Spotlight on relaxation
Granted, it’s less hip than Ibiza and less happening than Majorca, but that’s exactly Menorca’s pull. This Balearic isle doesn’t do flashing neon, but rolls out low-rise resorts, pretty marinas and golden beaches instead.
Son Bou's sandy beaches
If the latter caught your attention, set the sat nav to Son Bou on the south coast. It’s home to the island’s longest sandy stretch, which goes on for 3 kilometres. Plus, because the place is surrounded by rolling countryside – you’ll pass some pretty rugged terrain to get here – it has a really chilled out vibe.
Laid-back Punta Prima
Equally low-key is Punta Prima. It was one of Menorca’s first holiday resorts, and it’s still going strong today. The Blue Flag beach here is a corker – so much so, locals flock here on weekends to make the most of the white sands and shallow waters.
Lively Cala'n Bosch
For something a bit more up-tempo – by Menorca’s standards, anyway – try Cala’n Bosch, further west. The yacht-filled marina, with its open-air cafés, fish restaurants and trendy bars, is the place to head as soon as the sun sets.
Things to See and Do in Menorca
A little island, a lot of beaches
When it comes to Balearic beaches, quiet-and-shy Menorca comes top of the list. It’s got more stretches of sand than Ibiza and Majorca put together. And it’s definitely not a case of quantity over quality. From massive swathes of white sand to teeny coves hemmed by pine-cloaked cliffs, the beaches here are seriously photogenic.
The big beach
The stretch of sand at Son Bou is a beach-lover’s playground. It’s one of Menorca’s best beaches – a big deal on an island that’s got hundreds of them. You’ll find it on the south coast, unravelling smack-bang in front of the town. It’s a popular spot, but with 2 kilometres of sand to pick from, there’s always plenty of elbow room. A handful of beach bars line the sand, so drinks and snacks are always on tap. And if you like to keep active, there are watersports up for grabs, too.
The secret beach
If you’d rather have the sands to yourself, Cala Presili will be right up your street. It’s about a 20-minute drive from Menorca’s capital, Mahon, and once you park up it’s an easy 15-minute stroll down to the sand. The beach itself is a curve of flour-soft sand, surrounded by cliffs and watched over by a lighthouse. The shallow waters are a great paddling spot for little ones, too. There are no facilities here, so make sure you pack a picnic and plenty of water if you plan on staying all day.
You won’t find any 5th Avenues or Oxford Streets here, but on-trend types can get a fashion fix in Mahon. The narrow lanes in the centre of town are lined with upmarket, one-off boutiques and jewellery shops as well as high-street favourites like Mango and Zara. Ciutadella’s streets have a sprinkling of stylish shops, too.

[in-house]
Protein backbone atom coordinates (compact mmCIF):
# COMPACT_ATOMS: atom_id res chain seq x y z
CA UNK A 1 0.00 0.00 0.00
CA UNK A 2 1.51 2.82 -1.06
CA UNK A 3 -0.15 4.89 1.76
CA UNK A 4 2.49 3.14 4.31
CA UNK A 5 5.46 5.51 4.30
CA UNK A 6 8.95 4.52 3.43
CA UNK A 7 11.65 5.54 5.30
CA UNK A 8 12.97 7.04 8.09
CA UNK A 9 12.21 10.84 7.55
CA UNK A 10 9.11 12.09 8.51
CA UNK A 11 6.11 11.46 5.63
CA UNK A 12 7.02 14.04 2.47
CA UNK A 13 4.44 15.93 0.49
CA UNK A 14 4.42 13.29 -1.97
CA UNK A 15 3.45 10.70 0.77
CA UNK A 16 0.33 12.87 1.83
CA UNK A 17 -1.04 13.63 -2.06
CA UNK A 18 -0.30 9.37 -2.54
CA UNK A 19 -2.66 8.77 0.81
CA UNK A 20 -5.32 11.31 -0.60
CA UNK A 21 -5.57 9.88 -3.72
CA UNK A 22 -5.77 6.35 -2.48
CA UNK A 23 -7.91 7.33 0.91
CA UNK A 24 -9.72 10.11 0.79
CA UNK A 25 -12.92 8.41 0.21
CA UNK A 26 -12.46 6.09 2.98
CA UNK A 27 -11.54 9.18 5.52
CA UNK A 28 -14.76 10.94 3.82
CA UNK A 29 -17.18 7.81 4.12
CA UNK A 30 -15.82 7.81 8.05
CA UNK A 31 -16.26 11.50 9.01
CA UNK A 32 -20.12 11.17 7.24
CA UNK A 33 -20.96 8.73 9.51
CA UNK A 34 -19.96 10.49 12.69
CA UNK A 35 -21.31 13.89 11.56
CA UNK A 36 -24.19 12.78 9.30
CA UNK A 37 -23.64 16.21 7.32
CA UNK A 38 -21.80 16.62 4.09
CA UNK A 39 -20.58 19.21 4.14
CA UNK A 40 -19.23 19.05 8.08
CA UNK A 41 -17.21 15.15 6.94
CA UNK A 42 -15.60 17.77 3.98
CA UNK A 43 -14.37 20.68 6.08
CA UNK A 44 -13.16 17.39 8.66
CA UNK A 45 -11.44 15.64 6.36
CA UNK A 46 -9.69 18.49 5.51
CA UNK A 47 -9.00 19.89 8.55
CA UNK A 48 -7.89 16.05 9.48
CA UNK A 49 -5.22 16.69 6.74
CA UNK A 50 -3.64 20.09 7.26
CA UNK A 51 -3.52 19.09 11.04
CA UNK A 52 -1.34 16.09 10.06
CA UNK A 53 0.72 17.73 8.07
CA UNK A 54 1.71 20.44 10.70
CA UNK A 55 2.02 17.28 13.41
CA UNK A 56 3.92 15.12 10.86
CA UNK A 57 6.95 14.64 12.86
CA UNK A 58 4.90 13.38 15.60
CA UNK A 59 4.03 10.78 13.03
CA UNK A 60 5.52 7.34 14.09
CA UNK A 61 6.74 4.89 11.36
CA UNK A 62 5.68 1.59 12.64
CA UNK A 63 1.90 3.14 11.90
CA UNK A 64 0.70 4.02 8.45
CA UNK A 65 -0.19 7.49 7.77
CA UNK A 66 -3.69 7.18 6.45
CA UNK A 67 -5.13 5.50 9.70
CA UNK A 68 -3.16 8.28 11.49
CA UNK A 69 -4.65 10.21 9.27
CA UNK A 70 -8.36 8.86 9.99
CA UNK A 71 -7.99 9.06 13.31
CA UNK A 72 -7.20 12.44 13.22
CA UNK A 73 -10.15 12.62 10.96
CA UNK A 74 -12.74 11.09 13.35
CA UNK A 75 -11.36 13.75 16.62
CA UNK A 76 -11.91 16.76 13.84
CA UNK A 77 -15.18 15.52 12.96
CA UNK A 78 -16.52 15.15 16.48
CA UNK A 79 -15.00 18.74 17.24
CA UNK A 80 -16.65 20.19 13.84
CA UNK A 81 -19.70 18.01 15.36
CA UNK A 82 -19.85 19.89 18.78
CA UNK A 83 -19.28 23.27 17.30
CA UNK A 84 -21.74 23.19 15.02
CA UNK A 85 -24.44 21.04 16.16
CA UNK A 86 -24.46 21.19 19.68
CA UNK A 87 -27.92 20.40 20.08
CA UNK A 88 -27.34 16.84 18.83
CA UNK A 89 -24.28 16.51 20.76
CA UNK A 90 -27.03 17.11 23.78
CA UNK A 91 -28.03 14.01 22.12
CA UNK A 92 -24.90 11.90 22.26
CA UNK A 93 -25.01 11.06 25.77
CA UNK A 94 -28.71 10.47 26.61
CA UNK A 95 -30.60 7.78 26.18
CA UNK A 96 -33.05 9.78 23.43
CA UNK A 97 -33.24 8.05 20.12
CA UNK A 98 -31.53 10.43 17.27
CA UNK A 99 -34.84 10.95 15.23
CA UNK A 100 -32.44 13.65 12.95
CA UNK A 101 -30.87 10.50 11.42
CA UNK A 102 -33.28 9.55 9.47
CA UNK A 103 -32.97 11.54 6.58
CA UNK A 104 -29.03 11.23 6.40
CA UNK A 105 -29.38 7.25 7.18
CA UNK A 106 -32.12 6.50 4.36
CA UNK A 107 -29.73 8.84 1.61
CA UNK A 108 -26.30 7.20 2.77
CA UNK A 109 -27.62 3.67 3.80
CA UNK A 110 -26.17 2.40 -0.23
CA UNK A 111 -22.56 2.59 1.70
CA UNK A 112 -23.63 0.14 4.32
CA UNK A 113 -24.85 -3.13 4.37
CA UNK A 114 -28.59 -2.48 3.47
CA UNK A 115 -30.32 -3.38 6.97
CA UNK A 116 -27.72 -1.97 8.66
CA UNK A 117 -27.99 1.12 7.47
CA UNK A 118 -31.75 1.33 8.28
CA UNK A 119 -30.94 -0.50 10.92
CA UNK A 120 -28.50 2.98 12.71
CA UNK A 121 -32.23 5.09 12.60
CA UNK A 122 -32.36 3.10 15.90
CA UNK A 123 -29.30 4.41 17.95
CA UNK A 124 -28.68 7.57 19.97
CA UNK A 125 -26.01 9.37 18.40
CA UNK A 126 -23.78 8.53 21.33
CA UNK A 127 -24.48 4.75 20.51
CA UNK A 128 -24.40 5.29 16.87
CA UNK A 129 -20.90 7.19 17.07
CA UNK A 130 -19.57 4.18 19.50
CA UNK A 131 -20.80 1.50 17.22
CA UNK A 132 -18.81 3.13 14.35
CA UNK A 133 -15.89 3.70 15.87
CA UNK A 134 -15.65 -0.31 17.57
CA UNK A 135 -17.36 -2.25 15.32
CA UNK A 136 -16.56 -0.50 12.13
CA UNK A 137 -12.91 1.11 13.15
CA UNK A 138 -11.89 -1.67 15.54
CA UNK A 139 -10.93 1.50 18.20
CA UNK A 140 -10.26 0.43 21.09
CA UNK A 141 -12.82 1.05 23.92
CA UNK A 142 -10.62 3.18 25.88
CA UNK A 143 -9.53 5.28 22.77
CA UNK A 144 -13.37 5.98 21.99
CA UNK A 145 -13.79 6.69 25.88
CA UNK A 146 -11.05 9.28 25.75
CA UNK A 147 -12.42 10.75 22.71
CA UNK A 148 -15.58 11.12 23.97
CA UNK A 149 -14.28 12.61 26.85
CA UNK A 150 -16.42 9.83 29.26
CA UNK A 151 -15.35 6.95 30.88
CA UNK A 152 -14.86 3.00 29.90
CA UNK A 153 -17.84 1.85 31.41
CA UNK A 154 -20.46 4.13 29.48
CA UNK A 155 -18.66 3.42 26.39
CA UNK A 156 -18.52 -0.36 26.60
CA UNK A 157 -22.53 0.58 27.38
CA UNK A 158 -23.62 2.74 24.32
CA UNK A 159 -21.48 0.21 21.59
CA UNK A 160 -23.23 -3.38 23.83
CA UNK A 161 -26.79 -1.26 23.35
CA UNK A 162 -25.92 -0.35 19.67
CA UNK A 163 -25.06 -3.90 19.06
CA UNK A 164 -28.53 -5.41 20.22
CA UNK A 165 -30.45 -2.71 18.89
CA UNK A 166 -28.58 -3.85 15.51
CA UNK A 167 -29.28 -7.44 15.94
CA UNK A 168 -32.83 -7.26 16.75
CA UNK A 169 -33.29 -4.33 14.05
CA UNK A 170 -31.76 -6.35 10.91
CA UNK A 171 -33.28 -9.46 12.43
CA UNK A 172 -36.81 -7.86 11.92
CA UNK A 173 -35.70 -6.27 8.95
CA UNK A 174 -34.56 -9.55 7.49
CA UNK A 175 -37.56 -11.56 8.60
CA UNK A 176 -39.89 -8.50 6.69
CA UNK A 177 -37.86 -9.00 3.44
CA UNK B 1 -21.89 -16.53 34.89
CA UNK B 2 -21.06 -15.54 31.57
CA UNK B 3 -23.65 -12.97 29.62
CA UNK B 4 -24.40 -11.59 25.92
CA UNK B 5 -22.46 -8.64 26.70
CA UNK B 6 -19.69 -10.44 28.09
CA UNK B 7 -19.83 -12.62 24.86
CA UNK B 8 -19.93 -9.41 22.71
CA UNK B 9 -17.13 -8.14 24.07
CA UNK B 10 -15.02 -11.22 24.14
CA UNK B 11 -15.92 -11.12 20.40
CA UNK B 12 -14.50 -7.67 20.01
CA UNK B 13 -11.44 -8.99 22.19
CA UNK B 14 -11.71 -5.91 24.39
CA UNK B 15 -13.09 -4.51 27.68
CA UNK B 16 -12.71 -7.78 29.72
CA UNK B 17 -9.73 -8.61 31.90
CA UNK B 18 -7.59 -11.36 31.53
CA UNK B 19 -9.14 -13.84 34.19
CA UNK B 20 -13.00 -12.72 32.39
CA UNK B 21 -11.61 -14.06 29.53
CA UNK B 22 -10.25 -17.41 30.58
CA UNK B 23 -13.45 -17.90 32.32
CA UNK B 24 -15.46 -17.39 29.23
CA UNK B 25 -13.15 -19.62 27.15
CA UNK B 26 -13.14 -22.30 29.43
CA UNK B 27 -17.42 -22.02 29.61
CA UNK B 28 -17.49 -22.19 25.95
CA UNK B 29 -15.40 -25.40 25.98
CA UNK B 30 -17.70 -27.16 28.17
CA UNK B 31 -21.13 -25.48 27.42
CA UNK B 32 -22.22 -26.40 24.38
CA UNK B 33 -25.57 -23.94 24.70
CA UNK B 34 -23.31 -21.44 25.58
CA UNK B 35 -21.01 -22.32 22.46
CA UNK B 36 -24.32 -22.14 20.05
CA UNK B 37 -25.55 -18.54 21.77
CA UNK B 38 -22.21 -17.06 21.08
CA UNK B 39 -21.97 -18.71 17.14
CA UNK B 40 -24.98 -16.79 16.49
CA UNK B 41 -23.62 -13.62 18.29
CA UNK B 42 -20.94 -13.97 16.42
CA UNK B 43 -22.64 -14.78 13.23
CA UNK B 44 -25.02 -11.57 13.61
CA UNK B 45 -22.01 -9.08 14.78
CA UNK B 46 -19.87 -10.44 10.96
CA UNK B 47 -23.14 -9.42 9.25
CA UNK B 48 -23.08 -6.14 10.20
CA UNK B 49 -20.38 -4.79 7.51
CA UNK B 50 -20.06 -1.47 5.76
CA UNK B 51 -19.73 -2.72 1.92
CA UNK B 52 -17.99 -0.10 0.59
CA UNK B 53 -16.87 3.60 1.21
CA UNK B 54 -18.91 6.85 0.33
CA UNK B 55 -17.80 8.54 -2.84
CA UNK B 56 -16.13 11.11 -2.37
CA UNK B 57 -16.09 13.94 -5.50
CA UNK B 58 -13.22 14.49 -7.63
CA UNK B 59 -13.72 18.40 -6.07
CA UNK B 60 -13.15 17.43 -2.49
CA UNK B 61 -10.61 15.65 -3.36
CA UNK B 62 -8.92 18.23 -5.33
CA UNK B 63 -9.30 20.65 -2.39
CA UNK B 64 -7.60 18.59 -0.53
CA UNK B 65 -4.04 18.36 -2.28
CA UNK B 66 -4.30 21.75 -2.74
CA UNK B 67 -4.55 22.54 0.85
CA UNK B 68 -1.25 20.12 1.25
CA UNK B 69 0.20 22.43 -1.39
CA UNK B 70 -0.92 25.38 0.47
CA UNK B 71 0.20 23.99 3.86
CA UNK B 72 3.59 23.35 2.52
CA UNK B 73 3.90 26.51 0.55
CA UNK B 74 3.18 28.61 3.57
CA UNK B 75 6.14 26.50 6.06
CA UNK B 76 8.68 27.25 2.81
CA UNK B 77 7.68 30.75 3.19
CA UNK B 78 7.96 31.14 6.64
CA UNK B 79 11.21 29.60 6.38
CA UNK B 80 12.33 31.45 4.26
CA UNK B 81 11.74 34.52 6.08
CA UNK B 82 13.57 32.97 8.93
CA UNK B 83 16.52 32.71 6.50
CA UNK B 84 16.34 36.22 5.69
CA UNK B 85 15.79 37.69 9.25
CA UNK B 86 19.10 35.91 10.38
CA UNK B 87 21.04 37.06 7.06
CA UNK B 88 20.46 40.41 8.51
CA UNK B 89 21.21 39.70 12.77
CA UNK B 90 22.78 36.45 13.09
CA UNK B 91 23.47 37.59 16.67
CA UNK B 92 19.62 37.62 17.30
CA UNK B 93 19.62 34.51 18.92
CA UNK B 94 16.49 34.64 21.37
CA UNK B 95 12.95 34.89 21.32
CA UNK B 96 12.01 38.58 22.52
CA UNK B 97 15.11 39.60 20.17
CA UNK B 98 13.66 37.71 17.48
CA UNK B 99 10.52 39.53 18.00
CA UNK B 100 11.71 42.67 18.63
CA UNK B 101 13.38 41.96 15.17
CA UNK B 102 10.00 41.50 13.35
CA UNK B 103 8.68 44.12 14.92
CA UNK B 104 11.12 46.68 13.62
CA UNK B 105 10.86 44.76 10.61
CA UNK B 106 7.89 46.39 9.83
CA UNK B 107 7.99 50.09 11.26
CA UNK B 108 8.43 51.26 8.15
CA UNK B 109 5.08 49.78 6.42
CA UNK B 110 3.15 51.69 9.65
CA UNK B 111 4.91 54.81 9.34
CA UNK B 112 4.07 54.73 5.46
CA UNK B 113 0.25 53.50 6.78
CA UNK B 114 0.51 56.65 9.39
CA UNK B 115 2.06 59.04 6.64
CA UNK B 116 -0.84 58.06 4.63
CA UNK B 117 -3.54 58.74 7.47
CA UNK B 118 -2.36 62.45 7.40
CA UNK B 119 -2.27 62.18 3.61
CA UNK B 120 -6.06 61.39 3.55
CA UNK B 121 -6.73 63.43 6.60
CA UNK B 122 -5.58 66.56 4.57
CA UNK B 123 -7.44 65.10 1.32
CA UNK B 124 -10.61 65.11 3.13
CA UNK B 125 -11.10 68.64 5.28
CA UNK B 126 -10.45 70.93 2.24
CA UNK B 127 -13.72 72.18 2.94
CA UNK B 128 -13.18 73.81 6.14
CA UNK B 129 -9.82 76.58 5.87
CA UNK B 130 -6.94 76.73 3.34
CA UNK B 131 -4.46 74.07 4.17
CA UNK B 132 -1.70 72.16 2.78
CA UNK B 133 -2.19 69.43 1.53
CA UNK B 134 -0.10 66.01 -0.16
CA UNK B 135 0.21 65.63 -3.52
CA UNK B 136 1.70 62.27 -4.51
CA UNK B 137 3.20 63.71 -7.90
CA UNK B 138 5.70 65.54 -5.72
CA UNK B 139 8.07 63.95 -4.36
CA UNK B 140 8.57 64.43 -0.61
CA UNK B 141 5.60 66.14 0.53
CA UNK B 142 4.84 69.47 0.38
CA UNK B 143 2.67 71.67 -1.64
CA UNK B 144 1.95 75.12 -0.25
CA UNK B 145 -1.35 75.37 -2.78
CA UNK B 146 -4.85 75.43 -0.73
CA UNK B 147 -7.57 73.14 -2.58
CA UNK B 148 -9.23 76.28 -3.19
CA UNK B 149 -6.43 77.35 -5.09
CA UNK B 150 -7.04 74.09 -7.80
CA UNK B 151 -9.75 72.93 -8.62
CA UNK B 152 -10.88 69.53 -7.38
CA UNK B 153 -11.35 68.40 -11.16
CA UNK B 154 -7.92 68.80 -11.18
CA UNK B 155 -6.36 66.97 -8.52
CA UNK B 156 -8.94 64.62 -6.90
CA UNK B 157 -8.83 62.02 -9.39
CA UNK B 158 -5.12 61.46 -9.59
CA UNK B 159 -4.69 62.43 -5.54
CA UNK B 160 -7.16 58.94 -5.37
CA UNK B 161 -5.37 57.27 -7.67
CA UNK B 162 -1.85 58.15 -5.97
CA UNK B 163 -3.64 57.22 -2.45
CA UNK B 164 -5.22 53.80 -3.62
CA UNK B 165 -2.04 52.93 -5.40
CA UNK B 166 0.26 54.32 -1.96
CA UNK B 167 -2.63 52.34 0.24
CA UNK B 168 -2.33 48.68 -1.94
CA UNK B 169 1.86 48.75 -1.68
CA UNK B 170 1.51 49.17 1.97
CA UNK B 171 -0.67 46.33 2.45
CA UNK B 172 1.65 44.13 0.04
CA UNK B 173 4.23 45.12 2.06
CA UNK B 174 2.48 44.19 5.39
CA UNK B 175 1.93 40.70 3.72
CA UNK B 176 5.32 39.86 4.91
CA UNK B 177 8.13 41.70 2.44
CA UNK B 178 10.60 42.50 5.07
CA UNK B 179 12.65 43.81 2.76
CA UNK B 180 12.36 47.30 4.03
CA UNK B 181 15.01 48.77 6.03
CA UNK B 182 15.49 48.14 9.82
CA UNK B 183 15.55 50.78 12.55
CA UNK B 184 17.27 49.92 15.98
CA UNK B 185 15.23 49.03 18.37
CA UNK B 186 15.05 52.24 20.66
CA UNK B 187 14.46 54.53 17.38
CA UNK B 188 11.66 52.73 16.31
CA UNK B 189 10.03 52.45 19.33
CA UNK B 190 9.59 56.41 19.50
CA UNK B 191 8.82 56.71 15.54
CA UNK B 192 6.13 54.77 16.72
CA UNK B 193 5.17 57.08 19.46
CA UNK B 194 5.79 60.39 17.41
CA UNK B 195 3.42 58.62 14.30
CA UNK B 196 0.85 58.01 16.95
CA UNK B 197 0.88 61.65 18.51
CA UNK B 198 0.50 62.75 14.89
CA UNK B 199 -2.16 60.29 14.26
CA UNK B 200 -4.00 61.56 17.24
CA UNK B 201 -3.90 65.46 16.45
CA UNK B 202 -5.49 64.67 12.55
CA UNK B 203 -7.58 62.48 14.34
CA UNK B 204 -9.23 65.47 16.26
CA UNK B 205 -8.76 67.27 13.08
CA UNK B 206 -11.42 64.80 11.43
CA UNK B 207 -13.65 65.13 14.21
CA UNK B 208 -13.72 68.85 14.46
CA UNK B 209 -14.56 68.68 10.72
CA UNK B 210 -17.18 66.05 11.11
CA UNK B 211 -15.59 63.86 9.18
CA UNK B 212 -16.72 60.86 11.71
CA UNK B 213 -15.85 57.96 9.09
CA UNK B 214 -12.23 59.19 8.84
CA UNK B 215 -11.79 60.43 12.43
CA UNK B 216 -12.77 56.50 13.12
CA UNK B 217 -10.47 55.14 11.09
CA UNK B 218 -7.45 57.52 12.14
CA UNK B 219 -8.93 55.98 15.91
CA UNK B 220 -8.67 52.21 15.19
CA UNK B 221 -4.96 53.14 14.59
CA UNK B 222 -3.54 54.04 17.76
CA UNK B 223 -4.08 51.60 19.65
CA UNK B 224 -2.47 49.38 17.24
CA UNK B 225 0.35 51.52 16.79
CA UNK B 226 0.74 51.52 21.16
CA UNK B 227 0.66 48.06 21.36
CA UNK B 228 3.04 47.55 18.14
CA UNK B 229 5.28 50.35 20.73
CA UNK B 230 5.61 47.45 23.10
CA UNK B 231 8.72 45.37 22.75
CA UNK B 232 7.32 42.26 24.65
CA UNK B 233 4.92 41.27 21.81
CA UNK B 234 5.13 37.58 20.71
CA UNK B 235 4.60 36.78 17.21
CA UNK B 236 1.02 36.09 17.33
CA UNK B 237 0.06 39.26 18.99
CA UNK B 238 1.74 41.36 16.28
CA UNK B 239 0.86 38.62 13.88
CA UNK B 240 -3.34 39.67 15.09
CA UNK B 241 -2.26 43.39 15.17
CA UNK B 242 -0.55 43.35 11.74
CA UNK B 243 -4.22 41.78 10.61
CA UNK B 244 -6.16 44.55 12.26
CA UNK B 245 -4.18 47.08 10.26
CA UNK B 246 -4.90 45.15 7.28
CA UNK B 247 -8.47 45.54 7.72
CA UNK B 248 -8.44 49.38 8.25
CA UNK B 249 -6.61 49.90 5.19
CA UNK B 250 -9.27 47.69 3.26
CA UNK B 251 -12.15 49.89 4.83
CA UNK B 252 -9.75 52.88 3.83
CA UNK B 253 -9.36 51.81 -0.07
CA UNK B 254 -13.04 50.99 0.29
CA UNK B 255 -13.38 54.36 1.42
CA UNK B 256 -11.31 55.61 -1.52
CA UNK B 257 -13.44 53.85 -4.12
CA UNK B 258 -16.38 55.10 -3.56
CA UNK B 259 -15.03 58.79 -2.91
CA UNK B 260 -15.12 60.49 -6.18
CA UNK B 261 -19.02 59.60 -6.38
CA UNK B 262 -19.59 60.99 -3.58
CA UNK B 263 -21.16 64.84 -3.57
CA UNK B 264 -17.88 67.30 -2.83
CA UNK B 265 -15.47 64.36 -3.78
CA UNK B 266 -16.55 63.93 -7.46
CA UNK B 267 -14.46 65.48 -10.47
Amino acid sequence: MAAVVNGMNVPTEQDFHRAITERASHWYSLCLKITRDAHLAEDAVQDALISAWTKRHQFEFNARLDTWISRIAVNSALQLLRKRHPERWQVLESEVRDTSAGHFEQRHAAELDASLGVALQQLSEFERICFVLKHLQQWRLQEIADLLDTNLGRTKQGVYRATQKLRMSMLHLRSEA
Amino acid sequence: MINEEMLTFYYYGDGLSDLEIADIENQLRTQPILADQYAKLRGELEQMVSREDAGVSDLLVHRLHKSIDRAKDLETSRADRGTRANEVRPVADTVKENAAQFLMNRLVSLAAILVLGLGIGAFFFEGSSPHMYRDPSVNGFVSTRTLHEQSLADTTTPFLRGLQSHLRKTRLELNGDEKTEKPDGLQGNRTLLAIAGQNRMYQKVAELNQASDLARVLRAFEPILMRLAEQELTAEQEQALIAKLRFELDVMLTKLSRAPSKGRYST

Menorca is famous for its leather goods – especially shoes, which are well made and fairly cheap. Your best bet is to head for one of the out-of-town factory outlets, like Castillo Menorca near Ciutadella, where you can also buy bags, belts and the like. They may not be brand names you recognise, but it'll be quality stuff. Or for a handmade pair of shoes, try the town of Ferreries – it's where most of them are made.
Markets are a big hit here. The two biggies are at Mahon’s Placa de S’Esplanada on Tuesday and Saturday, and Ciutadella’s Art Noveau marketplace on Friday and Saturday. Expect painted pottery, clothes and leather goodies at both. Or, give the Monday to Saturday-morning food markets a go – you can find them in the cloisters of Mahon’s Carmelite Church and over in Ciutadella’s Placa Libertat.
If the neon-nightclub scene isn’t your thing, you’ve met your perfect match in Menorca. Evenings here revolve around food, so do as the locals do and get stuck in. The tiny town of Fornells is a 20-minute drive north of Son Bou. This is your best bet for waterfront restaurants, especially seafood. And Ciutadella's old quarter is the place for cosy tapas restaurants.
Cala’n Forcat and Son Bou have a selection of lively bars, but last orders don’t stretch much beyond midnight. The biggest nightspot has to be Mahon. Head down to the harbour where there’s a handful of stylish bars and clubs. Over in Cala en Porter – a 15-minute drive from Son Bou – is Cova d’en Xoroi. Set in cliff caves, it's possibly the only club on the island where you can dance until breakfast.
Caldereta de langosta
King Juan Carlos travels from Majorca on his yacht just to get his fix of this pricey lobster casserole, cooked with onions, tomatoes and garlic. You’ll find cheaper alternatives like caldereta de peix – with fish instead – but it’s worth the extra euros for the real McCoy.
Get your day off to a sweet start with some sugar-dusted ensaimadas – coil-shaped pastries, which usually come in a lovely box. To breakfast Menorcan style, make yourself a cup of hot chocolate and dunk them in. Highly addictive.
Borrachitos al gin de Menorca
Nothing beats these little cakes soaked in Menorcan gin and served with strawberries. The island’s signature dessert is Menorca’s answer to sherry trifle.
You can’t go far without seeing this name pop up on a menu. It’s Menorca's very own ice-cream from the Alaior region. Smooth, creamy and sold in every variety you can think of.
For a real taste of Menorca, give this refresher a whirl. A traditional tipple at summer fiestas, it’s served in a highball glass filled with ice, and topped with Xoriguer gin, lemonade and a slice of lemon.
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